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European Commission vetoes merger between Korean shipbuilders Daewoo and Hyundai

The Vice President of the European Commission, Magrethe Vestager, present the decision on the merger of Daewoo and Hyundai.OLIVIER HOSLET (EFE)

The European Commission has finally made a decision on the merger planned by the Korean shipbuilders Daewoo and Hyundai: it rejects the operation, as announced this Wednesday by the vice president of the Community Executive and head of Competition, Margrethe Vestager. His department had been studying the intentions of the Asian conglomerates since November 2019 and they have finally decided to veto them because it would lead to a company with a “dominant position” in the market and monopoly situations.

According to the numbers that the Danish commissioner has exposed, if the Commission authorized the operation, a manufacturer would emerge that, in Europe, would take over 60% of the market. “Given the did not present alternatives, the merger would have resulted in fewer suppliers and higher prices for large ships carrying liquefied natural gas. That is why we forbid the merger”, she added.

The situation described by the European Vice President would have occurred mainly in the manufacturing segment of large methane tankers, which are an essential element in the liquefied natural gas (LNG) supply chain. These ships require very sophisticated technology, as they transport up to 145,000 cubic meters of LNG at a temperature of -162º. To get an idea of ​​the dimensions of this market, Vestager has estimated the volume of the world market for large methane tankers in the last five years at 40,000 million and European demand would represent almost 50% of the total.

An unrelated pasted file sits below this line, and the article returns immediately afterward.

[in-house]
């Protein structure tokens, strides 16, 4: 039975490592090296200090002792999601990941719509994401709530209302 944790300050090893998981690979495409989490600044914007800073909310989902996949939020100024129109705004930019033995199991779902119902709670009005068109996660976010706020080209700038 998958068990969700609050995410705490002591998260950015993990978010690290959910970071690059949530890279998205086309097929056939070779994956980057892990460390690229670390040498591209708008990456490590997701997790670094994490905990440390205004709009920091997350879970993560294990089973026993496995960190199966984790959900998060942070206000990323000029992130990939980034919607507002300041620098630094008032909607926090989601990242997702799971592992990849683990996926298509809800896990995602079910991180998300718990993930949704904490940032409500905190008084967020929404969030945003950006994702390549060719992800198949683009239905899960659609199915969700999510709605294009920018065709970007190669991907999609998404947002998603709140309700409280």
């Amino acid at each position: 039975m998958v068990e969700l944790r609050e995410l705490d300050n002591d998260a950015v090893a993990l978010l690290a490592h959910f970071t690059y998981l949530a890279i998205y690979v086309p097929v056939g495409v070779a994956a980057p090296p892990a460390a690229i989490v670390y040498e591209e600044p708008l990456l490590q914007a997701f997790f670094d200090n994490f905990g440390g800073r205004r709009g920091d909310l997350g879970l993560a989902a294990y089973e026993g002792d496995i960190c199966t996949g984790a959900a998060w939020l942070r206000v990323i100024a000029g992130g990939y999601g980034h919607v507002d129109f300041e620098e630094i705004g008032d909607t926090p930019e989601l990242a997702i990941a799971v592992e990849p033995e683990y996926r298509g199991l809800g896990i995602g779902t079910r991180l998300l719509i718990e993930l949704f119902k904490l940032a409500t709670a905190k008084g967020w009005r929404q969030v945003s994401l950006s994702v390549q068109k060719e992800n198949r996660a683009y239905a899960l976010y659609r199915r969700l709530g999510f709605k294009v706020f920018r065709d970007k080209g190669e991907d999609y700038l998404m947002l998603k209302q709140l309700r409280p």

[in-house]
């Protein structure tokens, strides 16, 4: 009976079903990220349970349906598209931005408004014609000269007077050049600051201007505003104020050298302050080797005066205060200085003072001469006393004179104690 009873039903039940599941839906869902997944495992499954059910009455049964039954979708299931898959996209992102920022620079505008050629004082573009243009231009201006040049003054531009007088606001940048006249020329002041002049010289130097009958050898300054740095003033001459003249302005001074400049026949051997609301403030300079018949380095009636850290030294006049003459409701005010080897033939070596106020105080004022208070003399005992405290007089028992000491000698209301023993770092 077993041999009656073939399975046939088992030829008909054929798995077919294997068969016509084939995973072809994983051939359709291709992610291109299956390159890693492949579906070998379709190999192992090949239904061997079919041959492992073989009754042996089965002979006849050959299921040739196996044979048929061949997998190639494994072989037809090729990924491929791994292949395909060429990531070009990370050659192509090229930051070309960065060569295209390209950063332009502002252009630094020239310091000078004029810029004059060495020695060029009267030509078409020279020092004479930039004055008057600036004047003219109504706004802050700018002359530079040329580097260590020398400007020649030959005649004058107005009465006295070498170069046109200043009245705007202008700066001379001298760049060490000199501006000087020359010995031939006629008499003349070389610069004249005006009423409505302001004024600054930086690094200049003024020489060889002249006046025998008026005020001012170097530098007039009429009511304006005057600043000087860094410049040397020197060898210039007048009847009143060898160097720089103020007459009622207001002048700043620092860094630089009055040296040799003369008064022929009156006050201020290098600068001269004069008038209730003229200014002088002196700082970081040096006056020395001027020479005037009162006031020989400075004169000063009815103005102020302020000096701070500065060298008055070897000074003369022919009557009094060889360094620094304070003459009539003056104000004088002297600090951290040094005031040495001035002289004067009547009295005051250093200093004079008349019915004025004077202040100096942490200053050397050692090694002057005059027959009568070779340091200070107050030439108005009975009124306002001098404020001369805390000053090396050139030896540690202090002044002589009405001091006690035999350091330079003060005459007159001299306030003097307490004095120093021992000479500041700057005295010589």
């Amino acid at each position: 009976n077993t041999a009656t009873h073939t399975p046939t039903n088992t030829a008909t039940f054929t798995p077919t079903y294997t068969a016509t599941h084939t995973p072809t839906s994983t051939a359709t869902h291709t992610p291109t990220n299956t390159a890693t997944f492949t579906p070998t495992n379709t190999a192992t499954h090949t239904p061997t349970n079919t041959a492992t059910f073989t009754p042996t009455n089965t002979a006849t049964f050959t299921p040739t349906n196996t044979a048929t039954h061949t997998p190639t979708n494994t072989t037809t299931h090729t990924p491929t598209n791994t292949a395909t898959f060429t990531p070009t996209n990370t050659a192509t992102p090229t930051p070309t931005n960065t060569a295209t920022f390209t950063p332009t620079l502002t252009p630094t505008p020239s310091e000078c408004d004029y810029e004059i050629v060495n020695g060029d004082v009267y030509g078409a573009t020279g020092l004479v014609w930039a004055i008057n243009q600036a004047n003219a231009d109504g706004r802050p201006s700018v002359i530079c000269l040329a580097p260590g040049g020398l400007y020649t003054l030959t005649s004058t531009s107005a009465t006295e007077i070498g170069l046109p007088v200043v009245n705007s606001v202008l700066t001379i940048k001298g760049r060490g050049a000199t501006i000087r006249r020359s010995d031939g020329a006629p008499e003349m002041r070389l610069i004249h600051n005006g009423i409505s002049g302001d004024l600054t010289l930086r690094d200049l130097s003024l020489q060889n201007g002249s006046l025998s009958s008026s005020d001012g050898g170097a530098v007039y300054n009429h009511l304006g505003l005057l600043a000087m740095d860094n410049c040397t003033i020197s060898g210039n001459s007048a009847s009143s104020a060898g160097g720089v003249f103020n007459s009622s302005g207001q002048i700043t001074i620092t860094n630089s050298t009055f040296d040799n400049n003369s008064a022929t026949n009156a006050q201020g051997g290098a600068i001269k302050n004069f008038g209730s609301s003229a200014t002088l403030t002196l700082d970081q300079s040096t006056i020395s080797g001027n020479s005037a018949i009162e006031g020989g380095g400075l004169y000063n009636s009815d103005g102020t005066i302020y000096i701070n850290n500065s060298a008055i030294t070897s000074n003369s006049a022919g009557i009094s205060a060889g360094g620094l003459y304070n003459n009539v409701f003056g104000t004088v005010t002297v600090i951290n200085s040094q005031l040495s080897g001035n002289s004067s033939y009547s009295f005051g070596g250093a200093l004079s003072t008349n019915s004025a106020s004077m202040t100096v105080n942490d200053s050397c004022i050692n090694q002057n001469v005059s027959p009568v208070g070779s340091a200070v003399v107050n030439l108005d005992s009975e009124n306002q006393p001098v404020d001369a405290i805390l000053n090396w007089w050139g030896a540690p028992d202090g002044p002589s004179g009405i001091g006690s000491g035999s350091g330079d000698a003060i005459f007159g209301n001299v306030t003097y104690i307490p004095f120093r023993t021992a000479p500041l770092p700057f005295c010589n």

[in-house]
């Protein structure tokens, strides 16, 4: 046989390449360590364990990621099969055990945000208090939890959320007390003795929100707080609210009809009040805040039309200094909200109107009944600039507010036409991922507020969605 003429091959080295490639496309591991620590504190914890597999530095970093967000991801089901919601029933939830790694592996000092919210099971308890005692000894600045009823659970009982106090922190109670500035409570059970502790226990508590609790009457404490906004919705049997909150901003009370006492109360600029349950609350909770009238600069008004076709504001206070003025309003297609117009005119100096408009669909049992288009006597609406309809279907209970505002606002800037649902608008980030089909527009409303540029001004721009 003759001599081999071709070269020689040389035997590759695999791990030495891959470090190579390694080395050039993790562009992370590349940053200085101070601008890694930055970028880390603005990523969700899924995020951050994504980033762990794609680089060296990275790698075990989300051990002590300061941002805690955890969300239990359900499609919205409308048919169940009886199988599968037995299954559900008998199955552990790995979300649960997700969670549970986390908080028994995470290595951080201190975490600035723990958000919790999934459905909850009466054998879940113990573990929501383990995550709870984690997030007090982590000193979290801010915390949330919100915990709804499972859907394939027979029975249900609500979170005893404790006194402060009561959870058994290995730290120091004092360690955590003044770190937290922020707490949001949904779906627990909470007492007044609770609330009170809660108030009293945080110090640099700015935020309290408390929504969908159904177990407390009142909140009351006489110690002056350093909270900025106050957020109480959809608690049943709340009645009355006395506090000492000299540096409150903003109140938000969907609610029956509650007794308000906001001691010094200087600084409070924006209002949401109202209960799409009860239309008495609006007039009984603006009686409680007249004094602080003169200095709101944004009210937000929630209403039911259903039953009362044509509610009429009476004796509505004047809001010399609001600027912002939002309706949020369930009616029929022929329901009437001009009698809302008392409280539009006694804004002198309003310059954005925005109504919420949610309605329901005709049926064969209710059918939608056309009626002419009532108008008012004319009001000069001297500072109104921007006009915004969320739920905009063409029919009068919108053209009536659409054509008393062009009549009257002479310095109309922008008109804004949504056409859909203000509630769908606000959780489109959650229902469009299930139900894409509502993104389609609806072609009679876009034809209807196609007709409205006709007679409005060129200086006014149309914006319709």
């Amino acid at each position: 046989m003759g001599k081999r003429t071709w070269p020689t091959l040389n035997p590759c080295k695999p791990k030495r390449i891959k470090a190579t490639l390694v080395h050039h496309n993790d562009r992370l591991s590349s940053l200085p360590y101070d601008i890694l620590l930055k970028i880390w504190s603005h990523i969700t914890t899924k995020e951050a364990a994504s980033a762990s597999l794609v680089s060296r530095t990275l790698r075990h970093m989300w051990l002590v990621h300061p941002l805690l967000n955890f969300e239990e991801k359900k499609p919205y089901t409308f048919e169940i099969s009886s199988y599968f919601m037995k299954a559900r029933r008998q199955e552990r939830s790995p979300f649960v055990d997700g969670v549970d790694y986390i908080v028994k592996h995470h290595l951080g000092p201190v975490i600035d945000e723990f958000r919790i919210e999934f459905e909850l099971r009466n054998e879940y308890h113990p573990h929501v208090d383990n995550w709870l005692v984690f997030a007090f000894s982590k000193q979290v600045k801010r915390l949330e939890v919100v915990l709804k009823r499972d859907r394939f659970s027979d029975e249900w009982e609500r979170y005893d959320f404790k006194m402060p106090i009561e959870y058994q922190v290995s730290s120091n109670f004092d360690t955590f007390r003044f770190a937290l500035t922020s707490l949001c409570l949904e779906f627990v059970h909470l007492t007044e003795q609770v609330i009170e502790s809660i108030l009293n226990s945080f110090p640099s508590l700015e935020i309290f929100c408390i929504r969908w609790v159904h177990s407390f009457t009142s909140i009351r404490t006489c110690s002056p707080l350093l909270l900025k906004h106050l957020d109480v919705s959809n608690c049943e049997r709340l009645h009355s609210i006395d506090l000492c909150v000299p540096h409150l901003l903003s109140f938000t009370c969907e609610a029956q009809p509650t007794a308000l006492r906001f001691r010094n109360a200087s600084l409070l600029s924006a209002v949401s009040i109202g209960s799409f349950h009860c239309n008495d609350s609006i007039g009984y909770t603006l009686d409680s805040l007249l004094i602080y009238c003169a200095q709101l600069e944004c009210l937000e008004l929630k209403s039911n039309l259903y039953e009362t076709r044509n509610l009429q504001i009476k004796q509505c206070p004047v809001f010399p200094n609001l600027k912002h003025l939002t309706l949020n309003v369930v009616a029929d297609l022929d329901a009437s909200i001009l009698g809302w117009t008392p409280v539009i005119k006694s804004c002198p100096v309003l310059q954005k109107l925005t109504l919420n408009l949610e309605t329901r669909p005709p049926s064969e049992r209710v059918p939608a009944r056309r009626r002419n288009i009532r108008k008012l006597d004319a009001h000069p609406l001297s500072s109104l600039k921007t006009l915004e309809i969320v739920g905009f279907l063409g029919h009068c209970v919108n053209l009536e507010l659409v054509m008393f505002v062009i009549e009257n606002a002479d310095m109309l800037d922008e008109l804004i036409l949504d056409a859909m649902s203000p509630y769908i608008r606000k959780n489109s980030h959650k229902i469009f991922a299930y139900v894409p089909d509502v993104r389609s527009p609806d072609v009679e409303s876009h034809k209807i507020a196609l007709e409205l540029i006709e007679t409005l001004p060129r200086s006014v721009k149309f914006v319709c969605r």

The European decision goes in the opposite direction to that adopted by other countries such as China, Singapore or Kazakhstan. This is due, as Vestager herself has argued, to the fact that in those markets the merger would not give rise to a situation of overwhelming dominance: “For China it is not a problem because they do not have many clients in this country.”

It is unusual for the European Commission to block a merger. In fact, it had not made such a decision since it vetoed the union between Thyssenkrupp and Tata Steel in 2019. Then he used the same arguments: possible price increases and reduced competition. That same year he vetoed the merger of Siemens and Alstom, which did cause an earthquake in Berlin and Paris, who welcomed the creation of a champion European industrial.

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